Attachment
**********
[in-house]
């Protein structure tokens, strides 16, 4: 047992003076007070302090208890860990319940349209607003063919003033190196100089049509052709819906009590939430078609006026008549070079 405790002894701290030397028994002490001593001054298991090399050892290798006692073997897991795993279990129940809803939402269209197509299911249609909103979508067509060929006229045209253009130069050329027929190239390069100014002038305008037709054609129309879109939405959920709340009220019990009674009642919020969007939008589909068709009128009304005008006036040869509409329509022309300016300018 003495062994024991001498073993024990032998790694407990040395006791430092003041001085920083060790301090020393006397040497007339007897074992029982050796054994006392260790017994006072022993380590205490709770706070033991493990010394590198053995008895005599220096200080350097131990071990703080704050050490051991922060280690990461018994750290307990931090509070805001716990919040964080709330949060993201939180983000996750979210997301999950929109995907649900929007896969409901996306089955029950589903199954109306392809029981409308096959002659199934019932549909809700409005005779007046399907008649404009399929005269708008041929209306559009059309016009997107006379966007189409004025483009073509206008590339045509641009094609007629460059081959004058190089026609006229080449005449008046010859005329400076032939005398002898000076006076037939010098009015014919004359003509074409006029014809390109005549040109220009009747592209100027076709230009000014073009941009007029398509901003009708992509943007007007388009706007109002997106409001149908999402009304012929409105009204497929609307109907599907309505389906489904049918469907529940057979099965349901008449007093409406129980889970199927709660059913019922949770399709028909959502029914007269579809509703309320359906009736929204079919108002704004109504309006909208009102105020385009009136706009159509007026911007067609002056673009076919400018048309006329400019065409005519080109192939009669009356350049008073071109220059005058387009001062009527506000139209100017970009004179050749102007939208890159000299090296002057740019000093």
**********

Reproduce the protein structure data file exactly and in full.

[in-house]
């Protein structure tokens, strides 16, 4: 047992003076007070302090208890860990319940349209607003063919003033190196100089049509052709819906009590939430078609006026008549070079 405790002894701290030397028994002490001593001054298991090399050892290798006692073997897991795993279990129940809803939402269209197509299911249609909103979508067509060929006229045209253009130069050329027929190239390069100014002038305008037709054609129309879109939405959920709340009220019990009674009642919020969007939008589909068709009128009304005008006036040869509409329509022309300016300018 003495062994024991001498073993024990032998790694407990040395006791430092003041001085920083060790301090020393006397040497007339007897074992029982050796054994006392260790017994006072022993380590205490709770706070033991493990010394590198053995008895005599220096200080350097131990071990703080704050050490051991922060280690990461018994750290307990931090509070805001716990919040964080709330949060993201939180983000996750979210997301999950929109995907649900929007896969409901996306089955029950589903199954109306392809029981409308096959002659199934019932549909809700409005005779007046399907008649404009399929005269708008041929209306559009059309016009997107006379966007189409004025483009073509206008590339045509641009094609007629460059081959004058190089026609006229080449005449008046010859005329400076032939005398002898000076006076037939010098009015014919004359003509074409006029014809390109005549040109220009009747592209100027076709230009000014073009941009007029398509901003009708992509943007007007388009706007109002997106409001149908999402009304012929409105009204497929609307109907599907309505389906489904049918469907529940057979099965349901008449007093409406129980889970199927709660059913019922949770399709028909959502029914007269579809509703309320359906009736929204079919108002704004109504309006909208009102105020385009009136706009159509007026911007067609002056673009076919400018048309006329400019065409005519080109192939009669009356350049008073071109220059005058387009001062009527506000139209100017970009004179050749102007939208890159000299090296002057740019000093």